We have concerns, for example, about the ease of consumer reporting under the Medwatch online voluntary reporting  system. If you go online to try to report on Medwatch form 3500, the first thing you’re asked is to provide the “patient identifier.” What is this?  We’ve discouraged consumers from sharing personal information, including Social Security numbers. If it not a Social Security number, which appears to be the case, what is this number Medwatch is seeking?  If this is the first piece of information asked from consumers, they may be stopped in their tracks, and not fill out the form. We have to do better for consumers trying to report adverse events, and be sensitive to the fact that they might be managing a serious medical condition, and make the process as simple and welcoming as possible.    

In addition, all DTC ads, including those on the Internet should include the information on how to report an adverse event.     

3) Off-label prescribing   

NCL supports the comments of our consumer colleagues on this issue. 

PDUFA V presents an opportunity for the FDA to address some of the issues around off label use - to ensure these medications are used in a safe and appropriate manner, and that the consumer is informed.  From a consumer perspective, many people are likely unaware they are even being prescribed off label drugs.  A Wall Street Journal [iii] poll found that about half of Americans thought that a medication could only be prescribed for the disease for which it has been approved, demonstrating consumers’ lack of understanding of the current regulatory process.  Do consumers appreciate that off label prescribing exists? Do they have any idea how common it is?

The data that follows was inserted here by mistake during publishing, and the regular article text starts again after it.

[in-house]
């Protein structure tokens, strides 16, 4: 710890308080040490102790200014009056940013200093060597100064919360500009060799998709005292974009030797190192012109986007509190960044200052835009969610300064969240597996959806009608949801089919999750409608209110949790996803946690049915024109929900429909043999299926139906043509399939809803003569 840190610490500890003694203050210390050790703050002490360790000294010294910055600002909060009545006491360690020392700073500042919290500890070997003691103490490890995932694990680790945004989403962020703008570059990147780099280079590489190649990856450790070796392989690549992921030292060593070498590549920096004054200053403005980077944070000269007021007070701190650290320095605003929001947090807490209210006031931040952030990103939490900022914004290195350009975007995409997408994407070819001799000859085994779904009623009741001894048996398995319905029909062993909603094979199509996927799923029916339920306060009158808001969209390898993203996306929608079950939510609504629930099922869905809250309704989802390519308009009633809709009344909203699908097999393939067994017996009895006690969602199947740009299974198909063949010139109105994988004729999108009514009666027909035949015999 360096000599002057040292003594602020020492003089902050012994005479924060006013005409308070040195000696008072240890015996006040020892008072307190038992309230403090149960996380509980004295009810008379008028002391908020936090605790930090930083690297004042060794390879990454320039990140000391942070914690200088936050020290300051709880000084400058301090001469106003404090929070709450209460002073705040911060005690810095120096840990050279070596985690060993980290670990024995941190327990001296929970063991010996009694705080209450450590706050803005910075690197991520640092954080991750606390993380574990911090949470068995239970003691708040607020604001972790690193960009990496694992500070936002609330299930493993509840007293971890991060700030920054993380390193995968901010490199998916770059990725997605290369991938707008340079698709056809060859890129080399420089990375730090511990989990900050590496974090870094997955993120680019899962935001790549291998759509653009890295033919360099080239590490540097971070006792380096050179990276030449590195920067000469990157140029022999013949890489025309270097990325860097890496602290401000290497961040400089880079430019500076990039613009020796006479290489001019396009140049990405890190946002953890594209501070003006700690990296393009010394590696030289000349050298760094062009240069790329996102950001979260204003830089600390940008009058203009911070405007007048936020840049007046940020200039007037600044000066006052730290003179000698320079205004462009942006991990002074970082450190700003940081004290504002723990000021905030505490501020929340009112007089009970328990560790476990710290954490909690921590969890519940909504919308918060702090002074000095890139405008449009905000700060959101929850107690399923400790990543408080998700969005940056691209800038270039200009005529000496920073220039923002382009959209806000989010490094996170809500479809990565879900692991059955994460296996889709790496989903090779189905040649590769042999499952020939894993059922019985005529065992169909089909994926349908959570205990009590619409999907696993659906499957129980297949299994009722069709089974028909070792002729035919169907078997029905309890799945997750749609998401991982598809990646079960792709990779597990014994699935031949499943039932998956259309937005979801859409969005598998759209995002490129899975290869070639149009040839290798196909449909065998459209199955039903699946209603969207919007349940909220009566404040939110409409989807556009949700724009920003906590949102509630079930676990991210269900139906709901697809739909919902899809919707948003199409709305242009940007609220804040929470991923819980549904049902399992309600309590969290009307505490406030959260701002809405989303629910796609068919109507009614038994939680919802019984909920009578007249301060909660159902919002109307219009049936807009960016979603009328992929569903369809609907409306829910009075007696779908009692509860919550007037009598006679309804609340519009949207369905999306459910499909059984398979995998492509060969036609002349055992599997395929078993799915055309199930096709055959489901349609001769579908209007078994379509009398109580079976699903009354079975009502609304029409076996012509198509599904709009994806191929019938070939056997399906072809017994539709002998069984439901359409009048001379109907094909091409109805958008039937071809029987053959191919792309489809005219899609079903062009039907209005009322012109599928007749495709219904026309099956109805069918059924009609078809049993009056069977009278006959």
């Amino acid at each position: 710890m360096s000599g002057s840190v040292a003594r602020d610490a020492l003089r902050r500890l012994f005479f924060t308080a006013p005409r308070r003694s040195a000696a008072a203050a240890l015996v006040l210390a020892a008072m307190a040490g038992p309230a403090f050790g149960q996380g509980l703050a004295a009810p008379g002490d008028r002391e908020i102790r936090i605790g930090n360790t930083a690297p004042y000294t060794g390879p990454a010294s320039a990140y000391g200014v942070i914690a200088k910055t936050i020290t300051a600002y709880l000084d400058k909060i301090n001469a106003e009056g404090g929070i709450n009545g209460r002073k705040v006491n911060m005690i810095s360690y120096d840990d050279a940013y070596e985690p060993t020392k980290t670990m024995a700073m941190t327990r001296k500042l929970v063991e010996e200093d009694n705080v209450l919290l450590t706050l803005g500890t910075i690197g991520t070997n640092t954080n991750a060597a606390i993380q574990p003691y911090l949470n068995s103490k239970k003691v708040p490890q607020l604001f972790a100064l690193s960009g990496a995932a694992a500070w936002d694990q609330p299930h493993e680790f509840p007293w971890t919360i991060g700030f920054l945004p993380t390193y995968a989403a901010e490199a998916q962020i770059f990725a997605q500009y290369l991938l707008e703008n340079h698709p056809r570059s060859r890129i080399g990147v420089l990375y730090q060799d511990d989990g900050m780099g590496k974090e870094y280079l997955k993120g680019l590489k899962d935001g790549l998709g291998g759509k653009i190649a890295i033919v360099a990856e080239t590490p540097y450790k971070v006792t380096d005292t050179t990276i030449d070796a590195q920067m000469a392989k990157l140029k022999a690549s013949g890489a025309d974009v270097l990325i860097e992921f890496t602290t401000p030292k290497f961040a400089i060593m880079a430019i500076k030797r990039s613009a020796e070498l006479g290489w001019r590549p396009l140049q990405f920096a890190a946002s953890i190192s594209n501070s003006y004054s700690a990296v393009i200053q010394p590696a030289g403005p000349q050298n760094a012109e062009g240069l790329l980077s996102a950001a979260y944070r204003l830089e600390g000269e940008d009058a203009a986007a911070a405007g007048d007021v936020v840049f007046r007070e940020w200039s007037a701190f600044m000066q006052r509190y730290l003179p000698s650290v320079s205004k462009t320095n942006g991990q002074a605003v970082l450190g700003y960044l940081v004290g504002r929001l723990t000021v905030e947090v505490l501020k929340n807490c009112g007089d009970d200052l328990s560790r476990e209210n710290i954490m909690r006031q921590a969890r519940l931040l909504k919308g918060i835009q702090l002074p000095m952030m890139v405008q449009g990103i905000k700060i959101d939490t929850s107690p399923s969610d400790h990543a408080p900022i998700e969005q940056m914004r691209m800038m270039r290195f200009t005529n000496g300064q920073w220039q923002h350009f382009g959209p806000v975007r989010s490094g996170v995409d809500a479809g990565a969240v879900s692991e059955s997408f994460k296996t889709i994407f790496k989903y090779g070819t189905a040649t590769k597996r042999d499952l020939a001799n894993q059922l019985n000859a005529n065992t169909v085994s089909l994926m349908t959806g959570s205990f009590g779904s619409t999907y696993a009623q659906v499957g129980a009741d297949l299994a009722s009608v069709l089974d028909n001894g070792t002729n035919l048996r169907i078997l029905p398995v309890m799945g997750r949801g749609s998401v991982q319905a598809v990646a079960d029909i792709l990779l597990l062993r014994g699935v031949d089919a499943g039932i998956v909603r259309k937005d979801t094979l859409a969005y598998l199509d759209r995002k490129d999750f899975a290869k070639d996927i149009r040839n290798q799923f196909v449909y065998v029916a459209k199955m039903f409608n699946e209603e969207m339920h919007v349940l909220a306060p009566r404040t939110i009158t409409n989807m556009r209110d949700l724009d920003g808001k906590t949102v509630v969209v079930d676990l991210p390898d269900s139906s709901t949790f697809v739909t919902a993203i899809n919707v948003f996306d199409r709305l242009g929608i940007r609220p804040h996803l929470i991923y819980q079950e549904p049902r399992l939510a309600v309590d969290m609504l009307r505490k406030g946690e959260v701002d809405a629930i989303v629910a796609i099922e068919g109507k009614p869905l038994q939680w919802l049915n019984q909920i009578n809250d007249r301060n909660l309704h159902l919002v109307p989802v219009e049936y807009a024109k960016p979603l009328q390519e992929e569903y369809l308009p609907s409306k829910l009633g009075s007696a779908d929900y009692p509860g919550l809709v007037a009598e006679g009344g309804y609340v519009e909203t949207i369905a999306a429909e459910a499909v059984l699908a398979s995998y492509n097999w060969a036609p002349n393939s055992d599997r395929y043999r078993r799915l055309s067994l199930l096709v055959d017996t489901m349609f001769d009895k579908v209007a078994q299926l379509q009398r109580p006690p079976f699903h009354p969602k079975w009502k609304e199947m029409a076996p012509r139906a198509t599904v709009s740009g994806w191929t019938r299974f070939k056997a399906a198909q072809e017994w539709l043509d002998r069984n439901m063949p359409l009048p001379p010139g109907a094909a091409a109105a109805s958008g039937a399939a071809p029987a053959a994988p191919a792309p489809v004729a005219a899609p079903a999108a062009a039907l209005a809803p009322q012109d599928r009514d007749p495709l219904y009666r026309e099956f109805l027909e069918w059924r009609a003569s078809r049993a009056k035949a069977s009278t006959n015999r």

Consumers should be informed about the following IF they are prescribed drugs off label: 

  • Availability of (indicated) alternatives
  • Body of evidence supporting product use
  • Duration/level of experience with proposed indication
  • Special population considerations
  • Approval status/use in other countries
  • Implications for insurance coverage

We urge that under PDUFA V funds be directed to examining the safety of off- label prescribing, and the implications of consumer lack of awareness and understanding of the practice.    

There are two additional points I would like to make:

  1. One is that NCL has a seat on the FDA’s  Risk Communication Advisory Committee, which is working to try to streamline and add clarity to the FDA’s communications about risks. The Committee, which is made up of academics, doctors, nurses, educators, health marketing specialists and consumer representatives, is developing recommendations for best practices in communicating risk effectively. We urge you to pay close attention to those recommendations when the Committee makes its reports.  
  2. Secondly, NCL has petitioned the FDA in June of 2008 asking that the agency  streamline the information consumers receive when they pick up a prescription, much of which is information currently FDA-mandated but nearly impossible for the average consumer to understand. NCL believes it makes more sense to provide a single clear patient-friendly document that will consolidate the many documents now in use and replace them with one that is easy to read, in plain language, in a consistent format, with plain instructions informing patients where they can reliably obtain additional information.

Thank you for taking the time to hear our views.


[i] “Promotional Spending for Prescription Drugs,” December 2009, CBO Brief.

[ii] Kaiser Public Opinion Spotlight, “Public and Physician Views on Direct-to-Consumers Prescription Drug Advertising

[iii] Wall Street Journal Poll – 2006